Borleagh Manor Estate on 154ac at Inch, Gorey, Co Wexford, is one of the more extensive rural properties on the market.
Complete with a restored Victorian Manor and courtyard, a thatched cottage, a lodge, a stocked trout lake and 154ac of paddocks and woodlands, the estate is for sale by private treaty with a guide price of €3.4m.
Located 3km from Inch, the property is 9km north of Gorey and 11km south of Arklow.
Built in 1750, it was the summer home of the president of the Royal College of Physicians, Henry Quin MD, and it remained in Quin family ownership until 1963.
It was then bought by British actor Richard Greene, who is most remembered for playing the lead in the iconic TV series The Adventures Of Robin Hood. In his time at Inch, he became master of the Wicklow Hunt and a renowned horse breeder. Greene entertained many of the celebrities of the day, including Cary Grant, Elizabeth Taylor and Richard Burton, at Borleagh.
Extending to 9,850 sq ft, the five-bay-over-semi-basement residence stands today as it was when completed in 1840. The accommodation includes a spacious hallway leading to an elegant drawing room with bow window located to the left of the hallway and the dining room to the right. Further to the rear is a sunroom and a fully fitted kitchen that includes a dining area and a family room.
The basement hosts an office, study, games room, wine cellar, billiard room, laundry room and a variety of store rooms. Upstairs are four bedrooms, three of which have ensuite facilities.
In recent years, the entire property has been carefully and tastefully restored and retains many of its original features.
Further accommodation includes a two-storey thatched cottage with a kitchen/living room, two bedrooms, a bathroom and a utility room on the ground floor, with two bedrooms upstairs.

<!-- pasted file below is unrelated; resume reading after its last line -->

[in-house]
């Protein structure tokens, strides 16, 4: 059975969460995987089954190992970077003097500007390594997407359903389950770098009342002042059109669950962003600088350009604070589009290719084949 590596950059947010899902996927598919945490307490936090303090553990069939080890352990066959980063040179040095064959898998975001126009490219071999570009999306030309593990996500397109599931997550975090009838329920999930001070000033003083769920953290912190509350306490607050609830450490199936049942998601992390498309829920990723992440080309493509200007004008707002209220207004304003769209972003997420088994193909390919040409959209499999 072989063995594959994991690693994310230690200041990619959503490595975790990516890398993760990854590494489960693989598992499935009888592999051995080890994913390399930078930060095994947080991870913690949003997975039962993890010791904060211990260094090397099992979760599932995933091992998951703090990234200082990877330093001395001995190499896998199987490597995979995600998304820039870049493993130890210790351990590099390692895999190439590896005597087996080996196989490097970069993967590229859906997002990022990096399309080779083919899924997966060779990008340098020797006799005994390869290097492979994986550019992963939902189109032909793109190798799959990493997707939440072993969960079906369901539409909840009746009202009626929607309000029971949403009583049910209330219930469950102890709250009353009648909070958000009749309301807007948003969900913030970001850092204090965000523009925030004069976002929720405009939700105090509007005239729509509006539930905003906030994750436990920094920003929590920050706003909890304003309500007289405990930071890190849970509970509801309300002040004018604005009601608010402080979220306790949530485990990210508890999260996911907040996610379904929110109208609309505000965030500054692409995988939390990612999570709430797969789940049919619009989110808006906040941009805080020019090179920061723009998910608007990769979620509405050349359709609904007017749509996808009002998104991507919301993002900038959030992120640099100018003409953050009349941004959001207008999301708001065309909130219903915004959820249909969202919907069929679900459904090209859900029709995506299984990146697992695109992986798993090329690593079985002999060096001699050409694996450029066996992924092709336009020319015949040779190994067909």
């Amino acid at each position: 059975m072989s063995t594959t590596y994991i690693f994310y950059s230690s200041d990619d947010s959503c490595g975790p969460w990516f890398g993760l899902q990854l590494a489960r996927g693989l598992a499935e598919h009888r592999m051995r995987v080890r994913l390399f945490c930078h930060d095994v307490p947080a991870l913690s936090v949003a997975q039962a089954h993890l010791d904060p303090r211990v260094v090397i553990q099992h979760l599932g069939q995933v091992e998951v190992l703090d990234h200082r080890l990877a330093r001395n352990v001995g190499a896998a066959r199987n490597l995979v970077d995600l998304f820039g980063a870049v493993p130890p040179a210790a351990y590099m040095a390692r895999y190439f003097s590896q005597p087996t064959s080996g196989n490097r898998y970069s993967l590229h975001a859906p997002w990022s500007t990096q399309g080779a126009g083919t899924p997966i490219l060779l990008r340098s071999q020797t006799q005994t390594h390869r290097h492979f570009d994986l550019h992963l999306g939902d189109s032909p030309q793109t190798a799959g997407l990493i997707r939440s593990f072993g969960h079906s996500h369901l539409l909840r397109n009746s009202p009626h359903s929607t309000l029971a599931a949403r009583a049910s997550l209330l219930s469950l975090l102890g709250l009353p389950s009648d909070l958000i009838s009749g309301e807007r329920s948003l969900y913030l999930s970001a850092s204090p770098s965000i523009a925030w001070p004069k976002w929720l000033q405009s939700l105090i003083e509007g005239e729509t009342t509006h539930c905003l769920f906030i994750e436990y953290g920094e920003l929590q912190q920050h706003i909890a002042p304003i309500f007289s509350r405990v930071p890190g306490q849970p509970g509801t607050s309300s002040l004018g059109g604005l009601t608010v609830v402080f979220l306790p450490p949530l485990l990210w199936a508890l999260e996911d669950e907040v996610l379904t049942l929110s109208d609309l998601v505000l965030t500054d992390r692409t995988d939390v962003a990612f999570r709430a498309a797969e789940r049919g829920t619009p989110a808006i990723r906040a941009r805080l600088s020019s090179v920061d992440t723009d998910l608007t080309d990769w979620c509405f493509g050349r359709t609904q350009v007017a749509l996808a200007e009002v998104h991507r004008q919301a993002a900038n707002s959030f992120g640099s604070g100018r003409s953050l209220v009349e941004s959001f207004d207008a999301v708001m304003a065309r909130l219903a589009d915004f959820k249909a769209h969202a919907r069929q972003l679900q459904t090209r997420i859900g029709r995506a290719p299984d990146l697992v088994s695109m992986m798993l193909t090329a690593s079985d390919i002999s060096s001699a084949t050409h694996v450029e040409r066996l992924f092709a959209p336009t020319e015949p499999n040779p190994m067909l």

Also on the property is a two-bedroom gardener's cottage with a kitchen, family bathroom, an ensuite bathroom and a utility room.
The main house is reached through elegant gates and a 1km avenue leads from the road through the parkland.
The land is in a mix of grazing ground and woodland with the house and gardens taking up 8ac, while 80ac is in mature woodland. A portion of 66ac is in grassland divided into a range of eight paddocks contained by post and rail fences.
There are extensive gardens around the house with a wide range of flowers and shrubs. The walled garden is fully restored and includes a glass house and a 60-tree orchard of fruit and apple trees. The grounds also include a tennis court.
The yard servicing the estate is centred around a floodlit lofted courtyard immediately to the rear of the main house. A central area is decorated with ornate box hedging, while the facilities include 12 loose boxes, fodder areas, and stores.
Other buildings in the yard include a coach house, open fronted machinery sheds, machinery barns and storehouses.
A one-acre lake on the estate is stocked with trout and includes its own jetty and a log cabin with decking.
Marcus Magnier of Colliers describes Borleagh as a meticulously maintained agricultural and sporting estate around a restored period house.